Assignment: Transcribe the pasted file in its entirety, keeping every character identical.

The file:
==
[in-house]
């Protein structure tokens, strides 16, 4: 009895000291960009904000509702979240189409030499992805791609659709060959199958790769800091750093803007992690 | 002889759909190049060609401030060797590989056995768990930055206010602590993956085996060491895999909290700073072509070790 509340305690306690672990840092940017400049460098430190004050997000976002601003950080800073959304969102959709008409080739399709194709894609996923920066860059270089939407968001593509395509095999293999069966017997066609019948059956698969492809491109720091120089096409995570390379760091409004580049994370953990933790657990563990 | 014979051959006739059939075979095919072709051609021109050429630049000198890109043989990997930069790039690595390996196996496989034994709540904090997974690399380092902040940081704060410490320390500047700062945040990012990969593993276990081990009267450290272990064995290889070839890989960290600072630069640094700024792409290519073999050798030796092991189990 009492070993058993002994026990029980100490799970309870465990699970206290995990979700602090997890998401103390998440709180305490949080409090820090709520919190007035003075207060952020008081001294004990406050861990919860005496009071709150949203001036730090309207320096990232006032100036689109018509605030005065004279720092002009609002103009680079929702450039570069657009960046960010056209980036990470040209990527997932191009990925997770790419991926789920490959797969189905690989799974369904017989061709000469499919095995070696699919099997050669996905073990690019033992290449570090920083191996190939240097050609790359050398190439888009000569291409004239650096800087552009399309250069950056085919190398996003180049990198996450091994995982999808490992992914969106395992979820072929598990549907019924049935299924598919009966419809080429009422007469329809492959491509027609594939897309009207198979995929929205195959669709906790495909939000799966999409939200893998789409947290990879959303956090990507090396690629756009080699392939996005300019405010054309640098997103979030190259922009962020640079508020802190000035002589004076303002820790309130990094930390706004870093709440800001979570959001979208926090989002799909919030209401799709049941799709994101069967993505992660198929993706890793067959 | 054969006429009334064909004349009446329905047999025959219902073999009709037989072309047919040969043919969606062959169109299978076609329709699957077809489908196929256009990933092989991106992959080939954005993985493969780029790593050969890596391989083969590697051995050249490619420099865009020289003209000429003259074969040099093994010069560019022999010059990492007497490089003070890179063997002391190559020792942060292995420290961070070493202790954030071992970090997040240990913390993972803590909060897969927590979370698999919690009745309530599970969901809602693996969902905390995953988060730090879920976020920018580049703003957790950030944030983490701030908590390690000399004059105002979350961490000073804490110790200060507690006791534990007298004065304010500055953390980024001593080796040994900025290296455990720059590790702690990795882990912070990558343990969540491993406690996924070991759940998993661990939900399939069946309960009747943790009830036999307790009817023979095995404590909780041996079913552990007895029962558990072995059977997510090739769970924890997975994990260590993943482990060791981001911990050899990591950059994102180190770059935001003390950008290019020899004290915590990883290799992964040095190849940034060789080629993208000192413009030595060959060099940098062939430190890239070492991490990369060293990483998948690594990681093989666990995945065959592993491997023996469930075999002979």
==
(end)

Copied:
[in-house]
């Protein structure tokens, strides 16, 4: 009895000291960009904000509702979240189409030499992805791609659709060959199958790769800091750093803007992690 | 002889759909190049060609401030060797590989056995768990930055206010602590993956085996060491895999909290700073072509070790 509340305690306690672990840092940017400049460098430190004050997000976002601003950080800073959304969102959709008409080739399709194709894609996923920066860059270089939407968001593509395509095999293999069966017997066609019948059956698969492809491109720091120089096409995570390379760091409004580049994370953990933790657990563990 | 014979051959006739059939075979095919072709051609021109050429630049000198890109043989990997930069790039690595390996196996496989034994709540904090997974690399380092902040940081704060410490320390500047700062945040990012990969593993276990081990009267450290272990064995290889070839890989960290600072630069640094700024792409290519073999050798030796092991189990 009492070993058993002994026990029980100490799970309870465990699970206290995990979700602090997890998401103390998440709180305490949080409090820090709520919190007035003075207060952020008081001294004990406050861990919860005496009071709150949203001036730090309207320096990232006032100036689109018509605030005065004279720092002009609002103009680079929702450039570069657009960046960010056209980036990470040209990527997932191009990925997770790419991926789920490959797969189905690989799974369904017989061709000469499919095995070696699919099997050669996905073990690019033992290449570090920083191996190939240097050609790359050398190439888009000569291409004239650096800087552009399309250069950056085919190398996003180049990198996450091994995982999808490992992914969106395992979820072929598990549907019924049935299924598919009966419809080429009422007469329809492959491509027609594939897309009207198979995929929205195959669709906790495909939000799966999409939200893998789409947290990879959303956090990507090396690629756009080699392939996005300019405010054309640098997103979030190259922009962020640079508020802190000035002589004076303002820790309130990094930390706004870093709440800001979570959001979208926090989002799909919030209401799709049941799709994101069967993505992660198929993706890793067959 | 054969006429009334064909004349009446329905047999025959219902073999009709037989072309047919040969043919969606062959169109299978076609329709699957077809489908196929256009990933092989991106992959080939954005993985493969780029790593050969890596391989083969590697051995050249490619420099865009020289003209000429003259074969040099093994010069560019022999010059990492007497490089003070890179063997002391190559020792942060292995420290961070070493202790954030071992970090997040240990913390993972803590909060897969927590979370698999919690009745309530599970969901809602693996969902905390995953988060730090879920976020920018580049703003957790950030944030983490701030908590390690000399004059105002979350961490000073804490110790200060507690006791534990007298004065304010500055953390980024001593080796040994900025290296455990720059590790702690990795882990912070990558343990969540491993406690996924070991759940998993661990939900399939069946309960009747943790009830036999307790009817023979095995404590909780041996079913552990007895029962558990072995059977997510090739769970924890997975994990260590993943482990060791981001911990050899990591950059994102180190770059935001003390950008290019020899004290915590990883290799992964040095190849940034060789080629993208000192413009030595060959060099940098062939430190890239070492991490990369060293990483998948690594990681093989666990995945065959592993491997023996469930075999002979």